More US Trade, Investment Controls Likely This Year, Experts Say
The U.S. is likely to continue using export controls, investment restrictions and other economic policy tools against China this year, particularly as the upcoming presidential election draws closer, trade and economic policy experts said this week.
Gregory Allen, director of the Wadhwani Center for AI and Advanced Technologies at the Center for Strategic and International Studies, is expecting more developments surrounding the U.S. outbound investment screening regime, which the Treasury Department is still drafting (see 2308090066 and 2310050035). He expects that to be a more “significant trend” in U.S. economic policy toward China than other trade restrictions such as export restrictions, mostly because the U.S. already took major export control actions last year when it updated its license requirements for certain shipments of chips and chipmaking tools to China (see 2310170055 and 2401030053).
“I don't expect anything in 2024 that was as significant as what happened in 2023 or 2022,” Allen said during a Jan. 16 virtual event hosted by CSIS.
But others didn’t necessarily agree, including CSIS Scholl Chair in International Business William Reinsch, who said President Joe Biden may feel pressure during the election year to address criticisms from Republicans that he is too “soft” on China.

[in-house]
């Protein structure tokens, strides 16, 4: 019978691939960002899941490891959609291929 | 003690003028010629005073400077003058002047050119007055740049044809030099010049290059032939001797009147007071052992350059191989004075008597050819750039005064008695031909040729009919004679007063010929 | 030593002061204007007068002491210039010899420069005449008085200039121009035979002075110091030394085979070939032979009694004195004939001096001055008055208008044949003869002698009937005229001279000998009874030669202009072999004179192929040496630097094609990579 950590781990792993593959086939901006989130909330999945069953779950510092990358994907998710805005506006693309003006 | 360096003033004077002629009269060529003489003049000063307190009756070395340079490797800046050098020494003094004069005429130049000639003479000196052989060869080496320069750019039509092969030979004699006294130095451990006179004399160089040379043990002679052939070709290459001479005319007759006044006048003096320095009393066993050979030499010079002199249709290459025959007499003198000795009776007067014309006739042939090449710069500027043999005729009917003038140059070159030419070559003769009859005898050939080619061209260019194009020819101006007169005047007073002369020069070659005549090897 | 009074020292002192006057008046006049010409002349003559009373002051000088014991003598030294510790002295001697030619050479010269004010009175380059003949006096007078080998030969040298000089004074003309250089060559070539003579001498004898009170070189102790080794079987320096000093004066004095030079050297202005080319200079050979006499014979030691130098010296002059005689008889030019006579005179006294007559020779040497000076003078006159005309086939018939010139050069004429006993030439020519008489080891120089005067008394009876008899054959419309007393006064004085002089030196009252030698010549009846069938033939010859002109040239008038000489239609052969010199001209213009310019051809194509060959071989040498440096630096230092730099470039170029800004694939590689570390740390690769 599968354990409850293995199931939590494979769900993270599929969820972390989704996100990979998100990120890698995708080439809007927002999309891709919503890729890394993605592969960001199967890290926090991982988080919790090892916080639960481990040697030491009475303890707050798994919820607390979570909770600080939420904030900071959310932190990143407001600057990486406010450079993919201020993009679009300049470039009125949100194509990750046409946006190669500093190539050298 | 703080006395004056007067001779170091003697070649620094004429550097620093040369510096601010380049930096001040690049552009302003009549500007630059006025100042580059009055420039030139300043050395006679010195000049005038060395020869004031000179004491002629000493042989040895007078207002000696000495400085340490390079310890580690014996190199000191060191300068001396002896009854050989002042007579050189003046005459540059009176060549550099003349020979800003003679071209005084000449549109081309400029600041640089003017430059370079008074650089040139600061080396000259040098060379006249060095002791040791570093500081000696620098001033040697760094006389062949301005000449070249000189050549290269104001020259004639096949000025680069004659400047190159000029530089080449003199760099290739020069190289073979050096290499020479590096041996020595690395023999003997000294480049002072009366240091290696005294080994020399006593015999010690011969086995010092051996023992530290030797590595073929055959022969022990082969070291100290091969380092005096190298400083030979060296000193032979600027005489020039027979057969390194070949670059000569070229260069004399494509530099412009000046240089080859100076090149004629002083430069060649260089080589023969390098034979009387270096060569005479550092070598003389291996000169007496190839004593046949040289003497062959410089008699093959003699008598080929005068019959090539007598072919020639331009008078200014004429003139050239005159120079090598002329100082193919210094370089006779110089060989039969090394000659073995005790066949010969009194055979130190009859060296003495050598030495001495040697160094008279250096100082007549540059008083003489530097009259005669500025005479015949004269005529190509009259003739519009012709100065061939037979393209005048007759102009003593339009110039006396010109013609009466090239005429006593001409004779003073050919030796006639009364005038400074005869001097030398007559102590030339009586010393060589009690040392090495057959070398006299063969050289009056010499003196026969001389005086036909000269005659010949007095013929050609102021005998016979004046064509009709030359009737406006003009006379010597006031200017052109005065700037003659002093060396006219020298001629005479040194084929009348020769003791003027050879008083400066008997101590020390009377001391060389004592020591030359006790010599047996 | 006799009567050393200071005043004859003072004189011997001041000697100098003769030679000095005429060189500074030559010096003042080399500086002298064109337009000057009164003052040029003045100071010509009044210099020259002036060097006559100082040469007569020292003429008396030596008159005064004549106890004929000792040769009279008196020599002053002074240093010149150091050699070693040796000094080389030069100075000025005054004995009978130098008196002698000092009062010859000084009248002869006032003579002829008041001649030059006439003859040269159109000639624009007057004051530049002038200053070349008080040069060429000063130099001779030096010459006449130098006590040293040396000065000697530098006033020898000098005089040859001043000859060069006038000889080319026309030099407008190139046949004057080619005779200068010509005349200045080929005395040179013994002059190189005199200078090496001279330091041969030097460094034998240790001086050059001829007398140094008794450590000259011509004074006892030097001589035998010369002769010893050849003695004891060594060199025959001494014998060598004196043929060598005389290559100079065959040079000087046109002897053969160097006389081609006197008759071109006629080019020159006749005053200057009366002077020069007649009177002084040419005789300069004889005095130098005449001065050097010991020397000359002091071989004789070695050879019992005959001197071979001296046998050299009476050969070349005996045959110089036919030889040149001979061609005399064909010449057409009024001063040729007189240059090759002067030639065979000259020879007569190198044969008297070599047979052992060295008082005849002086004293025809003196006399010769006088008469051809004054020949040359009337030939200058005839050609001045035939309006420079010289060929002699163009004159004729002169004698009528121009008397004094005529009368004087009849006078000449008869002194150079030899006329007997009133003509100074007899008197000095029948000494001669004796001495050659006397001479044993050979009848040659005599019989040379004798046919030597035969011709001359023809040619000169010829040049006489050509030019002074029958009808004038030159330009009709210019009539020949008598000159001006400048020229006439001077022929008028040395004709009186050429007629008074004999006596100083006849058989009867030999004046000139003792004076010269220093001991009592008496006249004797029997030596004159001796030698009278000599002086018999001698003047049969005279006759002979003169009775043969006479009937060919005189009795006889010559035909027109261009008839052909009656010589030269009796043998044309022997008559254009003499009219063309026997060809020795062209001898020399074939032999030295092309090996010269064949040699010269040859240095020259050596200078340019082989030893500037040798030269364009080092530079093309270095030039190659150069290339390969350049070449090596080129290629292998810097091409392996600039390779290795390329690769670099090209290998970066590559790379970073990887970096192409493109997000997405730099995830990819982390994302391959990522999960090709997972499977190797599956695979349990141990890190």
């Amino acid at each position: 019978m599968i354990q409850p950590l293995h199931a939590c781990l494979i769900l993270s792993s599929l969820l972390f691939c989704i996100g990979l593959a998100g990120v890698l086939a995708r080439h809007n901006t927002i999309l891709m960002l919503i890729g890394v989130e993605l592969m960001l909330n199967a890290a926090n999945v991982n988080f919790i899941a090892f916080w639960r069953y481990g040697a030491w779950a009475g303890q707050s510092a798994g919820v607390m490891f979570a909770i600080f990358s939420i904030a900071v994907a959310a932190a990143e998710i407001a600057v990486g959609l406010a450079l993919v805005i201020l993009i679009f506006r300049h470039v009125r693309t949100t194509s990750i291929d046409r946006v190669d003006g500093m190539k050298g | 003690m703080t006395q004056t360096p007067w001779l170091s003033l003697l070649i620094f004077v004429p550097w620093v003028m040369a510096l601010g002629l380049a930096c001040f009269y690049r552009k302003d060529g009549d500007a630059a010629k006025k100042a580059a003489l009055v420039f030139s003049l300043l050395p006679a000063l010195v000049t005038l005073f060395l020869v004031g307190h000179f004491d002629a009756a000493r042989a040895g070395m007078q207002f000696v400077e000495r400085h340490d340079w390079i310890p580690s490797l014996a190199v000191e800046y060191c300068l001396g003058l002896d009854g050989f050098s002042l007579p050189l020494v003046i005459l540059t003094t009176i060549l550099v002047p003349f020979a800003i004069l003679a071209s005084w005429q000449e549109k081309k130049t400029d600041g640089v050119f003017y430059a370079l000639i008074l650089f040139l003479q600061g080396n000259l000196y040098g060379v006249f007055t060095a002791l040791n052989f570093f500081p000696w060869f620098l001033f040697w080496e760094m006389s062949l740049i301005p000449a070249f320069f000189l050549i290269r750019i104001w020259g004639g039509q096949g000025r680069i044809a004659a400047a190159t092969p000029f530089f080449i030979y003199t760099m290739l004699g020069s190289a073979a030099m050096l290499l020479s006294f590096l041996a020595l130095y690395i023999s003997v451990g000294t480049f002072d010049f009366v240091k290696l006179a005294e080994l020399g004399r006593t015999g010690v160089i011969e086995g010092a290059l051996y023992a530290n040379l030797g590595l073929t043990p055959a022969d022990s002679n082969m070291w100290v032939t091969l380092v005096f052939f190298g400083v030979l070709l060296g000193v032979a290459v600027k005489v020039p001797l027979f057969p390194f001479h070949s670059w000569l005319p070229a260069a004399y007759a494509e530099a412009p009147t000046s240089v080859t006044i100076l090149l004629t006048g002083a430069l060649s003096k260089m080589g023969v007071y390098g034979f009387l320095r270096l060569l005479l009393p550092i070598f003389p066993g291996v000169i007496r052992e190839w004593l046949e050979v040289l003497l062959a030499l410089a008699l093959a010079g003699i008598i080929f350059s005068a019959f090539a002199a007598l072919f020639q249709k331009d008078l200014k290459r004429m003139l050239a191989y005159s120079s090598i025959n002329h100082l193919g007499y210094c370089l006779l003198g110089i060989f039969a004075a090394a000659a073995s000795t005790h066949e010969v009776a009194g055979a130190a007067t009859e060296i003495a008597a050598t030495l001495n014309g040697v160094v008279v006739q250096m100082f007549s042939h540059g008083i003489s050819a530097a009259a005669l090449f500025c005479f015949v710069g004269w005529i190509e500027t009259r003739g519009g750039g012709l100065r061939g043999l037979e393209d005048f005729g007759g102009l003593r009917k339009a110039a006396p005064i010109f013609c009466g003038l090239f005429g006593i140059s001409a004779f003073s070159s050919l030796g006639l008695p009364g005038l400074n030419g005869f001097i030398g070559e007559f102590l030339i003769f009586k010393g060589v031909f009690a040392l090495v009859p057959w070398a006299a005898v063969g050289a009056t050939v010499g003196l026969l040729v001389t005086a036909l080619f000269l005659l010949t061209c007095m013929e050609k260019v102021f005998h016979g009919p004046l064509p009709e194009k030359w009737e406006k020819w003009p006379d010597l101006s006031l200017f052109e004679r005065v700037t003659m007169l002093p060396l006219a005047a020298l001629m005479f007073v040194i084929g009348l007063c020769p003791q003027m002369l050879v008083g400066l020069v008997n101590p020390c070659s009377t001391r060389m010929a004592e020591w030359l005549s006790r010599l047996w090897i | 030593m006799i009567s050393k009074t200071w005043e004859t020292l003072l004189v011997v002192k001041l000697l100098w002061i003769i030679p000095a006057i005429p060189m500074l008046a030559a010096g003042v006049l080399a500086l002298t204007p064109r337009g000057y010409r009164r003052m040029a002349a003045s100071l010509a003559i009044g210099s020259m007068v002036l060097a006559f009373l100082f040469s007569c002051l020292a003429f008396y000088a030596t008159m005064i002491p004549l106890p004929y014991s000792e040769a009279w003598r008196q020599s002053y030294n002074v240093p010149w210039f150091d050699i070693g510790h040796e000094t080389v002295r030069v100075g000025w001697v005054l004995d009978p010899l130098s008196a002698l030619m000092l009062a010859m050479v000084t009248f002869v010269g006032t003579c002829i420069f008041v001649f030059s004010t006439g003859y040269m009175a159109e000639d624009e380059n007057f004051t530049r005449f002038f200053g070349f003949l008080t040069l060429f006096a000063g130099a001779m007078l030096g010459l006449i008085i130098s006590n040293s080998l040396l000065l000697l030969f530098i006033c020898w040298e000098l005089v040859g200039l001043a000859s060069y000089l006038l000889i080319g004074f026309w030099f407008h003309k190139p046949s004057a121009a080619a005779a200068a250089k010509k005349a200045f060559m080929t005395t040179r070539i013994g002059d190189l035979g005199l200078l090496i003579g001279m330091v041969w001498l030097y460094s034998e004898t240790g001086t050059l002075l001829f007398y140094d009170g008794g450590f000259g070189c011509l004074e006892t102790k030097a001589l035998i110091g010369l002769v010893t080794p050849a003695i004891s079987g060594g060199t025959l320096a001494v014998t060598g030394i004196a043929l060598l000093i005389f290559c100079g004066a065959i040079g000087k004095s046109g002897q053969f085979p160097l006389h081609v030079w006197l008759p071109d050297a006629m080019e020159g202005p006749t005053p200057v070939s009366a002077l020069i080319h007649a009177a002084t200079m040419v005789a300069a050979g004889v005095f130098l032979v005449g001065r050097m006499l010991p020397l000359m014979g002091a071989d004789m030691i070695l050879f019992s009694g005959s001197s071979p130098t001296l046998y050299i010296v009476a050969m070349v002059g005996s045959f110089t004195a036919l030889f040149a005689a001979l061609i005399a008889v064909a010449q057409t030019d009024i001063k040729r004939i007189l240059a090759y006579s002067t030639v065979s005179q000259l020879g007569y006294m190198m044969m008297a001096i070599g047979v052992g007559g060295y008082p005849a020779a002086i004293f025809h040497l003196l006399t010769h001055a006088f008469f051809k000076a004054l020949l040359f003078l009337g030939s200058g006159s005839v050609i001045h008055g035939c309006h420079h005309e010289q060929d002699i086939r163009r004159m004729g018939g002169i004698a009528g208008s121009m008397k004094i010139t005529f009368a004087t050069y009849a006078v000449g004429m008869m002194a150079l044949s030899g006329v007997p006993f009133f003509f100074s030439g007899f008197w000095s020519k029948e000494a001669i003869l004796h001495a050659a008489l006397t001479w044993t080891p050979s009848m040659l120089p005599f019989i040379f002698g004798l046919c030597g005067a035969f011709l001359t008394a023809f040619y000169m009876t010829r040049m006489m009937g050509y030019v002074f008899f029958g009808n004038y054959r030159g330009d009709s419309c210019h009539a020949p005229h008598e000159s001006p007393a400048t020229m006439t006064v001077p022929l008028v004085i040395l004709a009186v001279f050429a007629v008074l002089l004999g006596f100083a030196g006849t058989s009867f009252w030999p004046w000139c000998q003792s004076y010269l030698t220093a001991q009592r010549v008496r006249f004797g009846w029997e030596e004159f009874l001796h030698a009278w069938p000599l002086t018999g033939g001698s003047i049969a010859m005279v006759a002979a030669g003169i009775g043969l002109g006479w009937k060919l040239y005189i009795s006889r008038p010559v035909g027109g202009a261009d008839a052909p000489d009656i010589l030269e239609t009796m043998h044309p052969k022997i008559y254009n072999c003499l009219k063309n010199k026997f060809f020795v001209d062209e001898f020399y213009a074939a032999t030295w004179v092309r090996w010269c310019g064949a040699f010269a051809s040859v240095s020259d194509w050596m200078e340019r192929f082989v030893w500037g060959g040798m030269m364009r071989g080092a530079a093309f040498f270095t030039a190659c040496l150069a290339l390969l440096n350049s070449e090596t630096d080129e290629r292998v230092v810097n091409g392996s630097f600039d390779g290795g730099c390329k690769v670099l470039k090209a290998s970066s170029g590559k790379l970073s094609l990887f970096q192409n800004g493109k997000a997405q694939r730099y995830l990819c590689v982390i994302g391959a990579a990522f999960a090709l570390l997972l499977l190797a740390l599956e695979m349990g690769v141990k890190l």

“His way to counter that has been with export controls and investment screening,” Reinsch said. “And I think you're going to see more of that, for political reasons, if not for substantive reasons.”
Emily Benson, director of the CSIS Project on Trade and Technology, said she wouldn’t be surprised to see the U.S. trend toward “broader attempts at decoupling” with China in 2024. That may include new export controls and investment restrictions, efforts with allies to counter Chinese economic coercion, and tariffs on Chinese imports.
She said broader decoupling may be caused by Congress, pointing to a December report released by the House Select Committee on China that called on the Biden administration to strengthen export controls against China and give it new tools to restrict a broader range of inbound and outbound investments (see 2312120050).
That report “really is an attempt to adjust the conversation back towards decoupling,” Benson said, adding that the committee’s recommendations were probably “harmful at the end of the day,” especially one that called on the U.S to revoke permanent normal trade relations with China.
“While the select committee cannot produce legislation,” Benson said, they have been “exceedingly successful in moving the conversation towards a more hawkish dialogue in Washington, and I think that will also play out in the election.”
She also noted that European countries are also increasingly outlining “their own approaches to economic security,” specifically mentioning Japan, the EU and Germany, which published a national security strategy in June (see 2306140064). Benson said she’s monitoring how other countries articulate their economic security policies, including Italy, which takes over the Group of 7 presidency this year.
“All signs point to the fact that Rome is very likely to carry forward that agenda,” she said, although it depends on “making sure there's export control parity among close partner countries as a prerequisite for deeper cooperation.”